INTRODUCING CHRISTIAN EDUCATION: FOUNDATIONS FOR THE TWENTY-FIRST CENTURYWritten by Michael J. Anthony (ed.) Reviewed By Fred Hughes
The publishers describe this book as ‘A Complete Christian Education Resource’. The editor says it ‘represents a significant shift in focus from its predecessor Foundations of Ministry: An Introduction to Christian Education for a New Generation. In addition to revisions and updating there are several new chapters for example on singles ministry, Christian schools, and contemporary para-church agencies.
The book applies the concept of Christian Education in a broad way encompassing for example Christian schools, and the teaching of children and adults in churches.
There are 31 contributors, each contributing one chapter. All contributors write from a North American context. One has a post in Canada, the other thirty in USA.
It is in six parts: (1) Foundations of Christian Education; (2) Developmental Perspectives on Christian Education; (3) Educational Implications of Christian Education; (4) Organisation, Administration and Leadership; (5) Christian Education Applied to the Family and (6) Specialised Ministries. This structure allows treatment of theological, historical and philosophical perspectives, followed by an exploration of the contributions from, for example, anthropology, psychology and sociology. This leads to practical application in the last three parts. Despite this sequence the reader is mostly left to make connections between chapters.
The book is comprehensive but the scope is limited in some ways. For example, chapter 4 ‘Cross-Cultural Perspectives on Christian Education’ is mainly about ethnic diversity as it affects the churches and church schools but not about the wider matter concerning education in a multi-faith society or Christian influence in schools without a Christian foundation. Also, Christian education is described in the Introduction as ‘the process by which those who have experienced a personal spiritual re-birth in their relationship with God partner with the indwelling Holy Spirit to grow in the image of Christ.’ This appears to exclude teaching Christianity to those who do not yet have Christian faith.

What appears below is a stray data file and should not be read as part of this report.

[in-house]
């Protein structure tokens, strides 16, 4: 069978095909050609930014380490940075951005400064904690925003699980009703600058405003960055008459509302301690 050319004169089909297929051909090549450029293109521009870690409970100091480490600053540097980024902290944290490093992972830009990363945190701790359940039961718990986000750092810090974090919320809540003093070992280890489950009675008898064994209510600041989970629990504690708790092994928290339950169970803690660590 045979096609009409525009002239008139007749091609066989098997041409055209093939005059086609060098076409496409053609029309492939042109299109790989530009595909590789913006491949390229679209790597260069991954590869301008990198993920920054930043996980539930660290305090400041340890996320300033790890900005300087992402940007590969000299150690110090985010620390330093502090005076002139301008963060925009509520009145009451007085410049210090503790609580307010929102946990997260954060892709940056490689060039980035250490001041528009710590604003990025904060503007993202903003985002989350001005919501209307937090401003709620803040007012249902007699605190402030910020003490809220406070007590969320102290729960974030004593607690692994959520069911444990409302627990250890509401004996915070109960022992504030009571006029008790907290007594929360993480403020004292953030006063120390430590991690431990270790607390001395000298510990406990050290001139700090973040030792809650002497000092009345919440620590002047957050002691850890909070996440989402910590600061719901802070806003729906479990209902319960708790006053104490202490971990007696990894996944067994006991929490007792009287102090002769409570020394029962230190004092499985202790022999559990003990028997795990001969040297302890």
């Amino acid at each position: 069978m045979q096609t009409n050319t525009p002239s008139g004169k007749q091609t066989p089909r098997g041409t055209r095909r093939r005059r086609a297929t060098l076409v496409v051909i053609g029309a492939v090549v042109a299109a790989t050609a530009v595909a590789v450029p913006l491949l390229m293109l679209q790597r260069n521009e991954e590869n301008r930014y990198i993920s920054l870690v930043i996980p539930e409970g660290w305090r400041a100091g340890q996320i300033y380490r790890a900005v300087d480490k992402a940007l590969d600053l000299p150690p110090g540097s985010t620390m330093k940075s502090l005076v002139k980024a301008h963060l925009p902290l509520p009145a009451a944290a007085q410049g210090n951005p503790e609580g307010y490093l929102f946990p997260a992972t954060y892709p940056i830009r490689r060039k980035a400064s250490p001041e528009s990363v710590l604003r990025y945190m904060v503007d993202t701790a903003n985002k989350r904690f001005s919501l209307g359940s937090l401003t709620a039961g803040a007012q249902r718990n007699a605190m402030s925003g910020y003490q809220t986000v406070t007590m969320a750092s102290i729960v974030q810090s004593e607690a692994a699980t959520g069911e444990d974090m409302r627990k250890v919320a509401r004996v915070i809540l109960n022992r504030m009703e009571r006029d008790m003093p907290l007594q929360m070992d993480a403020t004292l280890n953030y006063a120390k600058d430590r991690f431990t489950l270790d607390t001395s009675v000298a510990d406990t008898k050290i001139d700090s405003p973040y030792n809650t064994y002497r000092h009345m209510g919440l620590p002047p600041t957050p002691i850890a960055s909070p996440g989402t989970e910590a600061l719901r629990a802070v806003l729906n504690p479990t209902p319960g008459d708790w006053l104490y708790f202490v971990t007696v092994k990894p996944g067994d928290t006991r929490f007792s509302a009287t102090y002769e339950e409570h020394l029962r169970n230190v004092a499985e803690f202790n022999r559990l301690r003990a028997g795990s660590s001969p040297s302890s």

The book is limited by relating mostly to the American situation. It utilises American scholarship and there are very few references to British scholars. With so many different contributors some variety of style is inevitable. In addition, some chapters have an obviously Christian approach, even a strongly biblical focus. This is to be expected in the chapters such as that on ‘Theological Foundations of Christian Education’. Other chapters start by describing the writings and theories of various scholars, and afterwards give comments, sometimes only briefly, from a biblical perspective. This in itself is instructive and suggests that as long as there is interaction between biblical and other material then either methodology can be acceptable from a Christian perspective.
There is a healthy recognition of the authority of Scripture and its normative role in Christian education. There is also a helpful emphasis on growth in the Christian community rather than on individualism. In his chapter ‘Theological Foundations of Christian Education’ Klaus Issler says ‘Christian education programs based on truncated conceptions of “spiritual” maturity designed for isolated individuals will do more harm than good’ (39).
I found the chapters on ‘Faith Development’, ‘Spiritual Formation’ and ‘Jesus: The Master Teacher’ especially helpful but that might be due mainly to my particular interests rather than to any particular significance of those chapters over the others.
I was surprised to find that chapter 5 ‘Evangelism and Discipleship’ does not discuss the differences and tensions between evangelism and education.
However, this is a most useful book. It explores the work of several key thinkers such as John Dewey, James Fowler, Lawrence Kohlberg and Jean ‘. Piaget. The analysis is clear and there are many insightful comments from a Christian perspective. When scholars such as these are considered there is a commendable balance between gleaning what is acceptable and unacceptable from a Christian perspective.
University of Gloucestershire